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[ARTICLE] Prediction of Walking and Arm Recovery after Stroke: A Critical Review – Full Text HTML

Abstract

Clinicians often base their predictions of walking and arm recovery on multiple predictors. Multivariate prediction models may assist clinicians to make accurate predictions. Several reviews have been published on the prediction of motor recovery after stroke, but none have critically appraised development and validation studies of models for predicting walking and arm recovery.
In this review, we highlight some common methodological limitations of models that have been developed and validated. Notable models include the proportional recovery model and the PREP algorithm. We also identify five other models based on clinical predictors that might be ready for further validation. It has been suggested that neurophysiological and neuroimaging data may be used to predict arm recovery. Current evidence suggests, but does not show conclusively, that the addition of neurophysiological and neuroimaging data to models containing clinical predictors yields clinically important increases in predictive accuracy.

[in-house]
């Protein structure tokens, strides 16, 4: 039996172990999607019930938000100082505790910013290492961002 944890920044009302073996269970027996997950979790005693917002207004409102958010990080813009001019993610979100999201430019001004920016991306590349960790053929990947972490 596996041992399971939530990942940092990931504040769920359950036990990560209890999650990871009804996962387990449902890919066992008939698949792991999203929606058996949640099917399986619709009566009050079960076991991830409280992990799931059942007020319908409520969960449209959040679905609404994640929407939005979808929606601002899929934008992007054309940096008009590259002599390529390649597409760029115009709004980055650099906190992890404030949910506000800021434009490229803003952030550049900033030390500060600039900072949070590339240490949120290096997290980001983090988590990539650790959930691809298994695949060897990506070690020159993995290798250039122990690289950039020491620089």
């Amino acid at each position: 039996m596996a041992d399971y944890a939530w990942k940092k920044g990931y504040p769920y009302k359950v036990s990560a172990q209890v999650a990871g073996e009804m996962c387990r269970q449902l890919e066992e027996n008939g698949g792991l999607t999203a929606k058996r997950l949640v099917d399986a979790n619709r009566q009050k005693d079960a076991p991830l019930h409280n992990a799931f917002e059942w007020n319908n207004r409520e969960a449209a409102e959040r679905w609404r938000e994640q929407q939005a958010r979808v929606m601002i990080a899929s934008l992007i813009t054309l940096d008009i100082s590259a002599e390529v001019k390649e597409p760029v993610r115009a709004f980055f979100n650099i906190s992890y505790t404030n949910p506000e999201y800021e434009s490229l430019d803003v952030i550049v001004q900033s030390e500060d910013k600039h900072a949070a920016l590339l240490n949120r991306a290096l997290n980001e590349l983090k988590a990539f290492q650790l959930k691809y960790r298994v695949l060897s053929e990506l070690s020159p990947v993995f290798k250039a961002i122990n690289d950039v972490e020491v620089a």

1. Introduction

It would be useful to be able to predict recovery of walking and arm after stroke. Accurate predictions are needed so that clinicians can provide patients with prognoses, set goals, select therapies and plan discharge [1,2,3,4]. For example, if it was possible to predict with some certainty that a particular patient would be unable to walk independently at six months, the clinicians providing that patient with acute and subacute care might work toward a discharge goal of safe transfers. Therapy might involve carer training and equipment prescription rather than intensive gait training. The ability to make accurate predictions could reduce the length of stay in hospitals and enable efficient utilization of stroke care resources [4,5].
Several systematic reviews have identified strong predictors of walking and arm recovery after stroke [2,3,6]. In one systematic review of prognostic studies on walking, clinical variables such as age, severity of paresis and leg power were found to be strong predictors of walking after stroke (based on five studies, each of between 197 and 804 patients) [2]. In another systematic review of prognostic studies on arm recovery, clinical, neurophysiological and neuroimaging data were found to be strong predictors of arm recovery after stroke (based on 58 studies of 9–1197 patients) [3]. These clinical, neurophysiological and neuroimaging data included measures of upper limb impairment, upper limb function, lower limb impairment, motor and somatosensory evoked potentials, and measures obtained with diffusion tensor imaging [3].